A Trip to Horsell Common

After living in the South for 27 years, I finally got around to visiting this famous location just outside Woking. For those of you who don’t know, Horsell Common is the place where the Martians land in HG Wells’ classic novel, The War of the Worlds. That story has been one of my favourites since childhood, although I had never actually read the book until very recently. I got the audiobook version, narrated by the wonderful David Tennant and really enjoyed it. I thought I would do a post about my favourite versions of the story and a few pictures of my trip to the original location.

In terms of the story and its various interpretations over the years, I’ll approach them in the order in which I saw them.

Jeff Wayne’s Musical Version (1978)

As a child, I used to listen to this in the car on long journeys with my parents. Richard Burton’s narration is superb and the music really evokes the feeling of panic and desperation. The songs are wonderful and I still listen to this occasionally, as much to remind myself of childhood as to revisit the story. Listening as a child in the North-East, the locations meant nothing to me. It was only when I was 16 that I ended up living near some of the villages and towns mentioned. Turns out that Wayne’s double album remains a bestseller, having sold over 15 million copies worldwide.

War of the Worlds (1953)

This was my first experience, I think, of a story that is transplanted from one place to another. Instead of Victorian England, the action takes place in California, USA. It’s widely regarded as one of the great science fiction films of the 50s. Besides the location, there are lots of differences with Wells’ original novel. One that I never picked up on until I read the book is the difference in the treatment of religion. Wells treats the curate in the novel as a contemptible figure and there is little hope offered. Nothing like that makes its way into 50s Hollywood. I remember watching the film many times when I was young, probably as a Saturday matinee or something on BBC2.

The Night that Panicked America (1975)/ Orson Welles’ radio broadcast (1938)

This TV Movie from the 70s tells the story of Orson Welles’ infamous radio broadcast in the 30s. The production was so well done that lots of people tuning in halfway through were convinced that they were listening to the news. I remember walking in on this halfway through while my dad was watching it and being drawn into the story. I sought out the radio broadcast and listened to it. It’s still available on YouTube and well worth a listen if you get the chance.

The updates are interspersed with a big band performance which adds to the dramatic tension.

War of the Worlds (2005)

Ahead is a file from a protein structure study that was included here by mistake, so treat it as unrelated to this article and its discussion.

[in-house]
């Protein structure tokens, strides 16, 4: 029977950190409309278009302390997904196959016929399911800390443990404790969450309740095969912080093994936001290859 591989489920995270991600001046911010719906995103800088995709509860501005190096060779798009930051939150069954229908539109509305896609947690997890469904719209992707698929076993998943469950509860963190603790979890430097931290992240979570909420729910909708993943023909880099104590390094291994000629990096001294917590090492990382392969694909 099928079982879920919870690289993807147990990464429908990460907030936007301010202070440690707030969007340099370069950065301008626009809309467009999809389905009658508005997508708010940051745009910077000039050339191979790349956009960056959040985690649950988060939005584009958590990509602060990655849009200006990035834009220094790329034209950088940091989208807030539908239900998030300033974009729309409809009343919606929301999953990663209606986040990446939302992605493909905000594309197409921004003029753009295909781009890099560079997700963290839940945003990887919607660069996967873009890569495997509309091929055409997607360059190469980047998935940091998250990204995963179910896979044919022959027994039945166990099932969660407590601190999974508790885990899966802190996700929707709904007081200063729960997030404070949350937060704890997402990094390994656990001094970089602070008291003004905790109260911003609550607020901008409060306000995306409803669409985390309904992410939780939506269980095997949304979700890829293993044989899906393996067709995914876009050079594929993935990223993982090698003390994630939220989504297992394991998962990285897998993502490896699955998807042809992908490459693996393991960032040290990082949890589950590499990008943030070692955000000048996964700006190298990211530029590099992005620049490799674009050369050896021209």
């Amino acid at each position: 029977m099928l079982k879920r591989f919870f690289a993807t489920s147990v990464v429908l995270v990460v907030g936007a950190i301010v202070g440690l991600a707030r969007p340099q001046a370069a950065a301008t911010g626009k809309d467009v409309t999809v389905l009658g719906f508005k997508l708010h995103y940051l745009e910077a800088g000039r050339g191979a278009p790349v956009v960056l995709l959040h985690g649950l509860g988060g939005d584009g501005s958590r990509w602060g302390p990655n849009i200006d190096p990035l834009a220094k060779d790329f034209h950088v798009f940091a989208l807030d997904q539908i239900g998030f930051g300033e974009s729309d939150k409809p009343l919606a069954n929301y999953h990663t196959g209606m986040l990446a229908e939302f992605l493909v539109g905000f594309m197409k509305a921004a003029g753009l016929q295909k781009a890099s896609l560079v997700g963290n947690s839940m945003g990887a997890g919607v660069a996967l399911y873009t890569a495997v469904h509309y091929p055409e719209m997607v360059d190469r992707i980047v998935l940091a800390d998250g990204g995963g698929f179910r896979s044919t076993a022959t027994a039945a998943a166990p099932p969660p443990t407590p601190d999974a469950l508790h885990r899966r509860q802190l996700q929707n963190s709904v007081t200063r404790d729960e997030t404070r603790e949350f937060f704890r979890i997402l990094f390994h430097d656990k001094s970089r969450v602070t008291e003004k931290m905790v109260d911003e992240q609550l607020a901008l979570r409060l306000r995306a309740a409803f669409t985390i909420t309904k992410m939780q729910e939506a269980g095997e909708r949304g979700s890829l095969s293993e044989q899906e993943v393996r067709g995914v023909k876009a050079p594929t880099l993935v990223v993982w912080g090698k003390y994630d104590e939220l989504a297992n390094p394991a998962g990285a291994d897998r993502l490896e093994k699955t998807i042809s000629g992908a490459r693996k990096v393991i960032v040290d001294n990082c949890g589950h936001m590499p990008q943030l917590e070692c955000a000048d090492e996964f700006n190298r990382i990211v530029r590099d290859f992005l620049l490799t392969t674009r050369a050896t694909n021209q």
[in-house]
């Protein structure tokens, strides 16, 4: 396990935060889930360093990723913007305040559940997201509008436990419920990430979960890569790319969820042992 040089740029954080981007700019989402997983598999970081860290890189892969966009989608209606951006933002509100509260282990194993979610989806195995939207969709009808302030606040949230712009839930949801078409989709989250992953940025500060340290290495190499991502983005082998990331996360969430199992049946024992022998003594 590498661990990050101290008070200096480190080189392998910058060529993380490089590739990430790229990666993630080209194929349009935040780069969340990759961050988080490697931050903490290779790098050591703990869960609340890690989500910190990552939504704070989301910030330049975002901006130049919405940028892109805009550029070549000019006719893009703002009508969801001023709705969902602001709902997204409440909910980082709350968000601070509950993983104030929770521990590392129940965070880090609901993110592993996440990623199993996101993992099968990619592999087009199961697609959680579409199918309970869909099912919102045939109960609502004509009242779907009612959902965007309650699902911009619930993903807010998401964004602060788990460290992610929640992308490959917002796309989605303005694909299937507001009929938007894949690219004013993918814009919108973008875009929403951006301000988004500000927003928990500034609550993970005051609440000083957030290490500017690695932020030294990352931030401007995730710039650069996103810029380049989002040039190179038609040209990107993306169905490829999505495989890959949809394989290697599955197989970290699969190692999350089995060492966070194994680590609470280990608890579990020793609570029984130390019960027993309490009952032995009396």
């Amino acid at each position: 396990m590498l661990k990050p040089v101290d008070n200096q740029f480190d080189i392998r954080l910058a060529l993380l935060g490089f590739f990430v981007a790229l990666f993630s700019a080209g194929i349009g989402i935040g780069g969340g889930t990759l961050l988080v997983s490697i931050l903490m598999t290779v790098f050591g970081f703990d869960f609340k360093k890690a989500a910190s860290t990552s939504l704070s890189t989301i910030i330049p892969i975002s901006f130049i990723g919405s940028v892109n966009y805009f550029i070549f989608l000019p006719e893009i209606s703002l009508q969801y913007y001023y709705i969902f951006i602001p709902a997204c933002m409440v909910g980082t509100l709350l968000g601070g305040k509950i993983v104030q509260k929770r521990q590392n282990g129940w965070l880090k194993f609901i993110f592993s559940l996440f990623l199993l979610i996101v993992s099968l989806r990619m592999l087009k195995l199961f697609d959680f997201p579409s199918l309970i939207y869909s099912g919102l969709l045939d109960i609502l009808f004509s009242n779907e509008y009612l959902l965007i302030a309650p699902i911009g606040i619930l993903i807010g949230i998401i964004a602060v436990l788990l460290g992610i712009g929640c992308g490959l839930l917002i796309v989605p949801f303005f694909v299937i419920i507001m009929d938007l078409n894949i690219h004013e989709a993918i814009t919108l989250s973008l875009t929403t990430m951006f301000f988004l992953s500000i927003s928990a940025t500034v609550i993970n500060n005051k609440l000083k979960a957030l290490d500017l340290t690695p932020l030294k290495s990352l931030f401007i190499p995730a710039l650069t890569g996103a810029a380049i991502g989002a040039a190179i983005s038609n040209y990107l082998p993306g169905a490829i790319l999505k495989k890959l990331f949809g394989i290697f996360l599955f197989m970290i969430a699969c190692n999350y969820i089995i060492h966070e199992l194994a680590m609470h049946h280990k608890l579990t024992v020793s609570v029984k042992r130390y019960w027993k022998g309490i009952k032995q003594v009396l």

I remember being so excited for this version when it was released. I’m a fan of Steven Spielberg and Tom Cruise; I think my expectations were sky high and I set myself up for a disappointment. First time I saw it I was underwhelmed. I have to say, however, that I enjoy this more and more each time I see it. Cruise plays the hapless father brilliantly and some of the effects are breath-taking. I love the first appearance of the Tripod – it’s a real awe-inspiring moment. Also, the aftermath, when the main character realises that the dust in his hair is the ashes of all the people who were not as lucky as he was.

The War of the Worlds (1898)

After seeing all these different versions, I finally got around to reading the book, albeit in audiobook form. I absolutely loved it. It’s such an action-packed story and so dark in tone. There are some genuinely scary moments and the descriptions were brilliant. I always thought that Jeff Wayne’s version stuck closely to the text so it was a surprise to see that this was not the case. Wells lived in Woking at the time and it was during one of his regular walks on Horsell Common that the idea for the story came about (his brother said how strange it would be if aliens were to land and start destroying everything). Invasion literature was quite a thing in the period as we Britons came to terms with the possible end of their empire. Wells was just one of the first to imagine this threat coming from outer space. He took great pleasure in describing the destruction of his neighbours and the local area. This quote came from a letter he wrote to a friend…

“I’m doing the dearest little serial for Pearson’s new magazine, in which I completely wreck and sack Woking – killing my neighbours in painful and eccentric ways – then proceed via Kingston and Richmond to London, which I sack, selecting South Kensington for feats of peculiar atrocity.”

So, with all the versions of the story that I’ve seen, you can imagine why I found it alluring to go to Horsell Common and see for myself. The area of the common is known as the sandpit. that’s how I sold it to the boy so he thought he was going to an actual sandpit. As it happens, there’s only a thin layer of quite tough sand which he couldn’t dig into very much.

The landing site!

He was not amused and it took a while to convince him that the trip was going to be worthwhile. No amount of “Can you see any aliens?” was making him interested. the girl is too young to care so she was happy just wandering around.

It’s only when I saw some shelter building stuff that I managed to get the boy interested.

We played around with logs for a while and then made some animals using pine cones, then we went home. We didn’t see any aliens.

Thanks for reading,

Richard

You can check out some of my other random day trips by following the links below.

A trip to Wings and Wheels (Father’s Day Special)

A trip to MCM Comic Con London

A Trip to the RAF Museum, Hendon

Haiku-ing at the National Gallery

 

 

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